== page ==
Diagnosis Code T33.839D
Information for Medical Professionals
The diagnosis code T33.839D is grouped in the following Diagnostic Related Group(s) (MS-DRG V35.0)
Convert to ICD-9 General Equivalence Map
The ICD-10 and ICD-9 GEMs are used to facilitate linking between the diagnosis codes in ICD-9-CM and the new ICD-10-CM code set. The GEMs are the raw material from which providers, health information vendors and payers can derive specific applied mappings to meet their needs.
- V58.89 - Other specfied aftercare (approximate) Approximate Flag
The approximate flag is on, indicating that the relationship between the code in the source system and the code in the target system is an approximate equivalent.
Present on Admission (POA) Present on Admission
The Present on Admission (POA) indicator is used for diagnosis codes included in claims involving inpatient admissions to general acute care hospitals. POA indicators must be reported to CMS on each claim to facilitate the grouping of diagnoses codes into the proper Diagnostic Related Groups (DRG). CMS publishes a listing of specific diagnosis codes that are exempt from the POA reporting requirement.
The code T33.839D is exempt from POA reporting.
Information for Patients
Frostbite is an injury to the body that is caused by freezing. It most often affects the nose, ears, cheeks, chin, fingers, or toes. Frostbite can permanently damage the body, and severe cases can lead to amputation.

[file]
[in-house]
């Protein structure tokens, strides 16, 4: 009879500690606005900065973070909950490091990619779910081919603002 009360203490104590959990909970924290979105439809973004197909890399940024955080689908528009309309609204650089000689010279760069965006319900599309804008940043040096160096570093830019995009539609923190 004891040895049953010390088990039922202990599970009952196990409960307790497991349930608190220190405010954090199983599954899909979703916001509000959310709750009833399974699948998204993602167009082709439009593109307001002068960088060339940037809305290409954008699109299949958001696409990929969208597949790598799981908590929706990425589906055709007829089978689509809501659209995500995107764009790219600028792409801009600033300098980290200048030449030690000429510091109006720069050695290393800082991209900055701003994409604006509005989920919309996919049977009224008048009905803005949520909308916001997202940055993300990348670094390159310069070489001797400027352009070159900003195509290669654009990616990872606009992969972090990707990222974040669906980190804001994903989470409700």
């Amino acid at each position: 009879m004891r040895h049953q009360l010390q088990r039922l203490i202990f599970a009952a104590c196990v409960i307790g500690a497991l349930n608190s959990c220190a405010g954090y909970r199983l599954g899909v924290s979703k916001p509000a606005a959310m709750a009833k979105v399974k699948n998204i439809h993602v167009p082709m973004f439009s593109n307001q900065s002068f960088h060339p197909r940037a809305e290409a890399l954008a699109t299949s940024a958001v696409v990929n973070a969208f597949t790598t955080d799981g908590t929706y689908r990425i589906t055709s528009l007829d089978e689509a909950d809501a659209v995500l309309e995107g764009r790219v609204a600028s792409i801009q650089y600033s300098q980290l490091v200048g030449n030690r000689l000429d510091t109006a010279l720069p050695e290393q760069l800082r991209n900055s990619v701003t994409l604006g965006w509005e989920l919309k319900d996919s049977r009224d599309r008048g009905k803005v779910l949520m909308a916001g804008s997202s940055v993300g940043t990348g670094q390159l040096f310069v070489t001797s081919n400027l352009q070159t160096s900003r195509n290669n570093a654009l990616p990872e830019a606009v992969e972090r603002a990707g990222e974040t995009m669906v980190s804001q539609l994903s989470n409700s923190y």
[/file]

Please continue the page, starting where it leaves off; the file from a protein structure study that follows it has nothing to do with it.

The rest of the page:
If you have frostbite, the skin in that area may turn white or grayish-yellow. It may feel firm or waxy when you touch it. The area will also feel numb.
If you have symptoms of frostbite, seek medical care. But if immediate medical care isn't available, here are steps to take:
- Get into a warm room as soon as possible.
- If possible, do not walk on frostbitten feet or toes. Walking increases the damage.
- Put the affected area in warm - not hot - water.
- You can also warm the affected area using body heat. For example, use your armpit to warm frostbitten fingers.
- Don't rub the frostbitten area with snow or massage it at all. This can cause more damage.
- Don't use a heating pad, heat lamp, or the heat of a stove, fireplace, or radiator for warming. Since frostbite makes an area numb, you could burn it.
Centers for Disease Control and Prevention
- Frostbite (Medical Encyclopedia)
- How to prevent frostbite and hypothermia (Medical Encyclopedia)